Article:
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This recipe is designed to only highlight exceptions. Other screens and choices are either subjective or obvious. One of the biggest problems to overcome is with respect to file sharing. I like keeping my files on the mac with Ubuntu reading and changing them as required.

* Insert DVD including Ubuntu CD Image.
* Run Fusion
* Start a new VM - Linux/Ubuntu of course
* Give it at least a 4Gb drive size. Basic install is just over 3Gb. I used 8Gb.
* When starting, use installation image - and point to the ISO on the DVD with the Ubuntu install.
* After boot double-click on the Install desktop icon.
* When you get to keyboard layout don't forget to set it to Macintosh.
* Don't use a user the same as you pack at this point. I suggest Owner/owner. (I tried Administrator/administrator and could not log in).
* Restart in the newly created system - removing the CD when asked.
* Go to the Virtual Machine menu option in Fusion and ask to install the tools.
* Return to the VM. A cdrom0 browser has opened.
* Double-click on VMwareTools-e.x.p-49528.tar.gz. The rpm says it isn't the correct version.
* Press the extract button and save vmware-tools-distrib to your home directory.
* Change the root password from menu System / Administration / Users and Groups.
* Open a terminal from menu Applications / Accessories.
* Type su and press enter. Enter your password.
* Enter the following commands:
o cd vmware-tools-distrib
o ./vmware-install.pl
* The default answers are all suitable - but the process takes out your network connection.
* The last thing it does is run vmware-config-tools.pl. Ignore it's pleas to change the network configuration manually. This is only when you need to reconfigure after an upgrade.
* Reboot the Ubuntu vm - and the nertwork comes back.
* Go to the Fusion VM machine settings and enable shared folders (also at power on).
* Press the plus (+) and add a new shared folder. Personally I called it Host and pointed it to my home directory. Don't forget to tick the enabled box here also or it can't be seen.
* Return to Ubunto and open the finder (menu Places | Home will do).
* Open a location with ^L or menu Go | Location and type /mnt/hgfs.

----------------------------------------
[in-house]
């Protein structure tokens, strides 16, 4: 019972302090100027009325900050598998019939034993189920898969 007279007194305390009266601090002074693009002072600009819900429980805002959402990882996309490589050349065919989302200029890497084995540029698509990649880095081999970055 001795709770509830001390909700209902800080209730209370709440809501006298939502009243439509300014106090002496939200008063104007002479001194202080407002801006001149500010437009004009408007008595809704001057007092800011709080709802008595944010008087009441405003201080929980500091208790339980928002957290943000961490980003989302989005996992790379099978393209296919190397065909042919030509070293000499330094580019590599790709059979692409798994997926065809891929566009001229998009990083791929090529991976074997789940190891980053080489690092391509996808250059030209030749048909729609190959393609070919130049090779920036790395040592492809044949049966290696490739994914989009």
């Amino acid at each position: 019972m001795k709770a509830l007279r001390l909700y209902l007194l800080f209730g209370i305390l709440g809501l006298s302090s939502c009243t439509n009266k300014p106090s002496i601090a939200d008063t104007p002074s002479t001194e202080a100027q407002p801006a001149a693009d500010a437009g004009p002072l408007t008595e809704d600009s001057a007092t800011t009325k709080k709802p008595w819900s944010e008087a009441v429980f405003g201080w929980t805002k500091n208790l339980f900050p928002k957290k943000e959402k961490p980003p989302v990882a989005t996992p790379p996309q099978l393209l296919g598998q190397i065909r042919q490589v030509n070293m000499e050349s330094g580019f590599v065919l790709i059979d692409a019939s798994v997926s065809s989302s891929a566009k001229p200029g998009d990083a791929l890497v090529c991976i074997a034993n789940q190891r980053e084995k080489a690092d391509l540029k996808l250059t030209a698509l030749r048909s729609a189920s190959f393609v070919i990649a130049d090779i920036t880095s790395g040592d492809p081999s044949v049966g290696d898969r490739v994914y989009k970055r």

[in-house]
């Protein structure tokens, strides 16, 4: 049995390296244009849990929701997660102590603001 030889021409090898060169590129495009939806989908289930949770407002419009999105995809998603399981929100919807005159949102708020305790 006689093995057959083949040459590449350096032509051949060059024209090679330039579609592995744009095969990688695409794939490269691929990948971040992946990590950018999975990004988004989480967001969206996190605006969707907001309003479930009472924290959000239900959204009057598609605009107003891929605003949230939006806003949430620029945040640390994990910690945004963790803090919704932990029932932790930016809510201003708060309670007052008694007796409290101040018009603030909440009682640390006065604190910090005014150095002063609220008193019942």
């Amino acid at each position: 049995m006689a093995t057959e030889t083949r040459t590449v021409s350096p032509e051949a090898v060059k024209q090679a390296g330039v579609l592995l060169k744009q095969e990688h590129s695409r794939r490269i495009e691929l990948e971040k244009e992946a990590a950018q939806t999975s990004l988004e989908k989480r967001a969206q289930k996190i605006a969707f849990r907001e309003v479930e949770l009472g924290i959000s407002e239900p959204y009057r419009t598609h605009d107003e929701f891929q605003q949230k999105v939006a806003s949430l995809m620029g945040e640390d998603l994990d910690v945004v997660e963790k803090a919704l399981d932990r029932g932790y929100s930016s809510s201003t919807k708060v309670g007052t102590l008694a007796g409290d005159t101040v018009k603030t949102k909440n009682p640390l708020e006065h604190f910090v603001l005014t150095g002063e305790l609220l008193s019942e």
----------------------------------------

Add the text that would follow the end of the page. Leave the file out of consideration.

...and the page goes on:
* Open a terminal and type:
o cd /mnt/hgfs/Host
o ls -l
* Since this is your home directory there should be files and directories owned by you. Record the user and group IDs. If you are the only user on your Mac they will probably be 501.
* Open System / Administration / Users and Groups.
* Create a new group with the same user name and password as for the Mac and an ID recorded from above (501).
* Create a new user. Set the UID to that of the Mac and the group created above in the Advanced tab.

If you have multiple Mac users, create users with matching names, passwords and UID/GUID on Ubuntu. That way they can share files with their home directory.

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Last Post by jbennet
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Why not just use NFS or Samba?

You can. I use Samba for my XP VM since I can't get the Shared Folders to work. It requires that I have Windows Sharing enabled on the Mac - a security hole I would rather have plugged. It has also disconnected once or twice. Since I keep my accounts files on the Mac being accessed by the XP VM, I find this a little concerning.

My Mac is a notebook. It floats between networks. I run my machines NATted so that they can get out but are isolated from the networks. Shared Folders appeared to be a nice private solution - and simpler to set up than Samba or NFS. I tried Samba but had difficulties.

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Yeah. I dont have a mac myself though, i was just recommending that from experience.

I myself use Virtual PC to run XP from within Vista (compatibility reasons) and the Sharing Fodlers never work so I just use SMB.

And you dont need to use SMB to share between linux/osx . I thaught the mac has NFS?

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And you dont need to use SMB to share between linux/osx . I thaught the mac has NFS?

It does - 'cept for 2 things. Firstly I was too lazy to find out how it is set up for the Mac. Secondly I use the same VM (on a USB drive) on both Mac and Windows machines.

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>did you try bootcamp ?
Boot Camp is only intended to aid a native installation of Windows on Mac hardware. It has nothing to do with emulating WIndows on a Mac.

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Also, this post was from 2007 so its quite possible it was an old PowerPC mac (which doesnt support bootcamp)

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